Have you used a word or phrase too many times? Copy that does this can come across to the reader as the work of an amateur. Use the “Search” or “Find” feature of your word-processing software to locate a particular word and replace it with another similar term.
19. One More Time
Finished? Good. Fooled you. Now take one last look through your work and make sure all the end punctuation is included, questions end with a question mark, and pieces of dialogue begin and end with quote marks. Also, run the spellchecker over your corrected post and read it on-screen to make sure it looks good.
“Self-publishing is not as easy as it is portrayed! When you think you have finished your book, proof read, proof read again, and again, and again. Don’t believe it is ready until you have a hard copy proofed!” – Phil Simpkin
Now that you have finished proofreading, get back to your writing!
23 thoughts on “20 Tips to Proofread Like A Professional”
Reblogged this on Karen Dowdall and commented:
Haunted Pen has put together the most complete list of how to Proofread, the right way, your manuscript!
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Nice summation! Well-stated, usable, and always applicable!
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Thank you so much. Glad you enjoyed my post.
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Reblogged this on When Angels Fly.
Reblogged this on anita dawes and jaye marie.
There were at least two things on your list that I don’t do… but that will now change. Thank you!
Glad to be of assistance!
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Dave, your tips are great, and I’d echo the wisdom of many, but for one thing – most professional proofreaders use Track Changes these days. No, it’s not some app like grammarly – the proofreader reads every word, just like you did, but makes the changes online. This hard copy method is outdated, apart from with a very few traditional publishers and non-fiction books.
My sister is a professional proofreader (in that it is her business, her living), who has clients from the Big 5 published, to publishers themselves, to indies and self-pub. She has never, ever been asked to do hard copy proofreading. She sends two copies back to the client – one the clean corrected copy, and the other showing all changes. Track Changes enables the client to accept or reject each change. My sister does every book twice, as you recommend, and only works for burst of one and a half hours at a time, to make sure her eyes are fresh!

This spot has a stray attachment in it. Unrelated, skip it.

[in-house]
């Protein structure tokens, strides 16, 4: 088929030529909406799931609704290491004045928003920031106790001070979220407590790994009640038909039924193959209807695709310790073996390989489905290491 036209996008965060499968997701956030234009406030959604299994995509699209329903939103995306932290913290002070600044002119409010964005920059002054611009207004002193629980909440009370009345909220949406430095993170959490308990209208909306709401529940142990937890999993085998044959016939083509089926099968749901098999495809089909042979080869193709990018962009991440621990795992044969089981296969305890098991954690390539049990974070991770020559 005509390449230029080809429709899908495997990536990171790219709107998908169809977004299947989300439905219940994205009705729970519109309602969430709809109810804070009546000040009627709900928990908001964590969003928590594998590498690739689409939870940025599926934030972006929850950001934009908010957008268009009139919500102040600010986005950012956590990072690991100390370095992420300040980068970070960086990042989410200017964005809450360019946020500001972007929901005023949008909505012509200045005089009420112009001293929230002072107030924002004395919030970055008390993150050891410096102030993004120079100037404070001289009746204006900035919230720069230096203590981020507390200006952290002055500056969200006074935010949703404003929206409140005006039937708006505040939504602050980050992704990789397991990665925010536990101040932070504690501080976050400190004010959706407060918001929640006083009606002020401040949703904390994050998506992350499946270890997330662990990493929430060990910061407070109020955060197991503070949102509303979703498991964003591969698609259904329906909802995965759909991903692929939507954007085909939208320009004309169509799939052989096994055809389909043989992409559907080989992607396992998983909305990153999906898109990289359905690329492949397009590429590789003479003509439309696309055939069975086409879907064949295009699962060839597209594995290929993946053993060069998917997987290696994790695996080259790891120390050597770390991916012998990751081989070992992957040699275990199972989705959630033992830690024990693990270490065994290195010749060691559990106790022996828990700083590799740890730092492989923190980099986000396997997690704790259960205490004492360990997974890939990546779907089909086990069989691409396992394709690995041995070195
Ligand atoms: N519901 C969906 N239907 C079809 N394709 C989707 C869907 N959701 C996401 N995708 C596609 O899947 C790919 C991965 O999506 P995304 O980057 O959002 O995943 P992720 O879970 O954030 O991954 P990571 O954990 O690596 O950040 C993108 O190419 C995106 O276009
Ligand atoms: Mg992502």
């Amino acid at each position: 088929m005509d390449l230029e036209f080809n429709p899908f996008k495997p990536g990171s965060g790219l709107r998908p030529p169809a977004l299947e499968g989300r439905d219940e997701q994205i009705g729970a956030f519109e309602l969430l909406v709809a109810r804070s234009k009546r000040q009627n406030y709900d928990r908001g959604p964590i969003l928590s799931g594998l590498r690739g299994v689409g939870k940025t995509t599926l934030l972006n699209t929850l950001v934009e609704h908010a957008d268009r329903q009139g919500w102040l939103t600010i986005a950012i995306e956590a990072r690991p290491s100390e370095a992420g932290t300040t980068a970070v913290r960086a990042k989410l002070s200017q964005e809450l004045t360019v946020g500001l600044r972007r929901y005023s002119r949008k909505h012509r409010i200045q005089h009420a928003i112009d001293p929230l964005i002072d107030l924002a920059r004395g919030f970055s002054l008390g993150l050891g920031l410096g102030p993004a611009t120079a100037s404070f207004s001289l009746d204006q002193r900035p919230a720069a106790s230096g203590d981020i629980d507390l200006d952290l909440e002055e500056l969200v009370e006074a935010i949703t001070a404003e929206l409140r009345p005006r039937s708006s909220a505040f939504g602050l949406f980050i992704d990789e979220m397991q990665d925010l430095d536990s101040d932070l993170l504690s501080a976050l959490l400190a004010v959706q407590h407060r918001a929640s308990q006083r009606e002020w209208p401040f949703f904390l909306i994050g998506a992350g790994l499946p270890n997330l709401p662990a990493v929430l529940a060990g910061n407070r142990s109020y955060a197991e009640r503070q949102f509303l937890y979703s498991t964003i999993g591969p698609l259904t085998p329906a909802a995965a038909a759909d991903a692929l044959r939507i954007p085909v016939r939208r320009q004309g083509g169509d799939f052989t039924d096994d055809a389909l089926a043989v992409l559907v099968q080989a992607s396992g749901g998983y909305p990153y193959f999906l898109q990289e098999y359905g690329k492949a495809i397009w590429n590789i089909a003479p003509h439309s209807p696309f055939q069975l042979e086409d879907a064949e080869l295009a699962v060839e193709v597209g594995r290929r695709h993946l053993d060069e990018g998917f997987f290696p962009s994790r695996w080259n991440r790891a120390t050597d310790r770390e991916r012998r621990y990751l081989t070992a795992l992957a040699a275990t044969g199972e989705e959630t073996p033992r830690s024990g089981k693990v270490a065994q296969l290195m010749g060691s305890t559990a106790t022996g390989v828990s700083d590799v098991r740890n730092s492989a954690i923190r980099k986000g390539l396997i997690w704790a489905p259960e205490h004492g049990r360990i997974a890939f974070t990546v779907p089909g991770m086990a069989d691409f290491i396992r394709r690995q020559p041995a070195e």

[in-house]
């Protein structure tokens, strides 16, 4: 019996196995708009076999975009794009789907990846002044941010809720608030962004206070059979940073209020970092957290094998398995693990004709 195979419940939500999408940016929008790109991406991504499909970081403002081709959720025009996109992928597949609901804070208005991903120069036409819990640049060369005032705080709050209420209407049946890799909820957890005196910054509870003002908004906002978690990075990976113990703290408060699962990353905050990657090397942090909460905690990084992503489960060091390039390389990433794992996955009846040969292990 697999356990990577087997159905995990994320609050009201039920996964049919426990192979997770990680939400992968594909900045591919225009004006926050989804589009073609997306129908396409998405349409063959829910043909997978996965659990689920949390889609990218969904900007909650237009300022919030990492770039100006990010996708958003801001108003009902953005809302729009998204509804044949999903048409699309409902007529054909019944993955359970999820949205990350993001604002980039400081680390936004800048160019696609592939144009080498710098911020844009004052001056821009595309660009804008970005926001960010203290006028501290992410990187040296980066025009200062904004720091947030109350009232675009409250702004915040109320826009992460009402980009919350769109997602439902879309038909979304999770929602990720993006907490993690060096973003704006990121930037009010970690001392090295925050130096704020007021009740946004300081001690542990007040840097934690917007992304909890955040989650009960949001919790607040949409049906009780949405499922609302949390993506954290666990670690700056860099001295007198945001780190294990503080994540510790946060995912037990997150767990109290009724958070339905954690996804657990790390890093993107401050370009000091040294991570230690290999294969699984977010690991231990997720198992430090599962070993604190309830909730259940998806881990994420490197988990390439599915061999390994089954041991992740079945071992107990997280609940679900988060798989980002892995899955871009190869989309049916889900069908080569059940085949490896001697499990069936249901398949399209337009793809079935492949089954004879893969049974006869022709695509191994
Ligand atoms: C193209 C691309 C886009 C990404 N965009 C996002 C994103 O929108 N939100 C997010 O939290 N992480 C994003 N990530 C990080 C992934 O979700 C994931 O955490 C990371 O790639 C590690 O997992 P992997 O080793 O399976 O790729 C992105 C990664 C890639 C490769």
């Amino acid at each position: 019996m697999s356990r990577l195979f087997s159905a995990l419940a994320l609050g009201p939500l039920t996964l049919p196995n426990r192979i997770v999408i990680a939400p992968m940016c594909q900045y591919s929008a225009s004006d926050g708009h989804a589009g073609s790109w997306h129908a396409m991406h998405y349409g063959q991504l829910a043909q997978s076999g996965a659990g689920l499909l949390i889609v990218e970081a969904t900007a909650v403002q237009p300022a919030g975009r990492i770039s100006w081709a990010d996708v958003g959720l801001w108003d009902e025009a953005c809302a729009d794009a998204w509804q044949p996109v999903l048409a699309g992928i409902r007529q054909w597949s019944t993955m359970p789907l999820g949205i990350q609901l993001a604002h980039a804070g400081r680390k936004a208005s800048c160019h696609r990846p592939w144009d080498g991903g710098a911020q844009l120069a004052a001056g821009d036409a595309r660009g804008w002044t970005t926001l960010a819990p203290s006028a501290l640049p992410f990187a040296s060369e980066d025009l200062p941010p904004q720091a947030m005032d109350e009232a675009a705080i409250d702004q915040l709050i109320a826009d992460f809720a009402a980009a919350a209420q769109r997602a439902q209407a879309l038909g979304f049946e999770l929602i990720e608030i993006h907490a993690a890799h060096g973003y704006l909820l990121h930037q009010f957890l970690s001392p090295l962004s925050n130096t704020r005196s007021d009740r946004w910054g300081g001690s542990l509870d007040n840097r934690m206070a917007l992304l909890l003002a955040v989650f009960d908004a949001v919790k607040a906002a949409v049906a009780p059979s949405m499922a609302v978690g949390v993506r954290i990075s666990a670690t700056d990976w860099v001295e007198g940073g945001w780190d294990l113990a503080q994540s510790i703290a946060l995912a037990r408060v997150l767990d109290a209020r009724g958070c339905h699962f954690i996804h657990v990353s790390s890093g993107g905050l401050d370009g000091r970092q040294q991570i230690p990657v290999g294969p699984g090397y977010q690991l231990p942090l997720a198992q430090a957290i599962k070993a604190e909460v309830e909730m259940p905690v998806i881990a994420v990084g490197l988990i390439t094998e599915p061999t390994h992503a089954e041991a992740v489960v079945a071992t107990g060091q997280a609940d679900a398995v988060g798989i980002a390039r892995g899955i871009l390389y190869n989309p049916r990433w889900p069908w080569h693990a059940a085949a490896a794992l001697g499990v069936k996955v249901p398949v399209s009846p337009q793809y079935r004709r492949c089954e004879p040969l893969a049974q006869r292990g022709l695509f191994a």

Thank you. Track Changes is a valid proofreading tool. In my experience, I find more on paper than I do on screen. I know a couple of editors/proofreaders who mark up a hard copy and then repeat the amendments in Track Changes. Thank you so much for your comment.
I want to echo your advice to read in hard copy. Not only will you spot errors you miss on screen (track changes be darned), you will see your work in a different light. Something changes in your head when you hold a sheet of paper in your hand. I can’t explain this, but I know it’s true for me. Great list!
Thank you so much for the kind words. I was trained to edit/proofread on hard copies many years ago by a seasoned and well-respected editor/journalist and his methods have always served me well. I have edited several novellas for another author using Track Changes and have never felt as comfortable working that way.
Reblogged this on Just Can't Help Writing and commented:
A great list that gives you a process for proofreading—and I can attest that these steps work for me. I especially want to echo Dave’s advice to read in hard copy. Not only will you spot errors you miss on screen (track changes be darned), you will see your work in a different light. Something changes in your head when you hold a sheet of paper and a pen in your hand. I can’t explain this, but I know it’s true for me.
When you’re done with this process, run your manuscript through my “Things You WILL Miss When You Proofread” posts. They’ll help you catch those little things your eyes will still miss but your computer won’t.
Now you tell me! Two latte.
Helpful advice, thanks!
My pleasure. Glad you found it to be useful.
Reblogged this on Angie Dokos.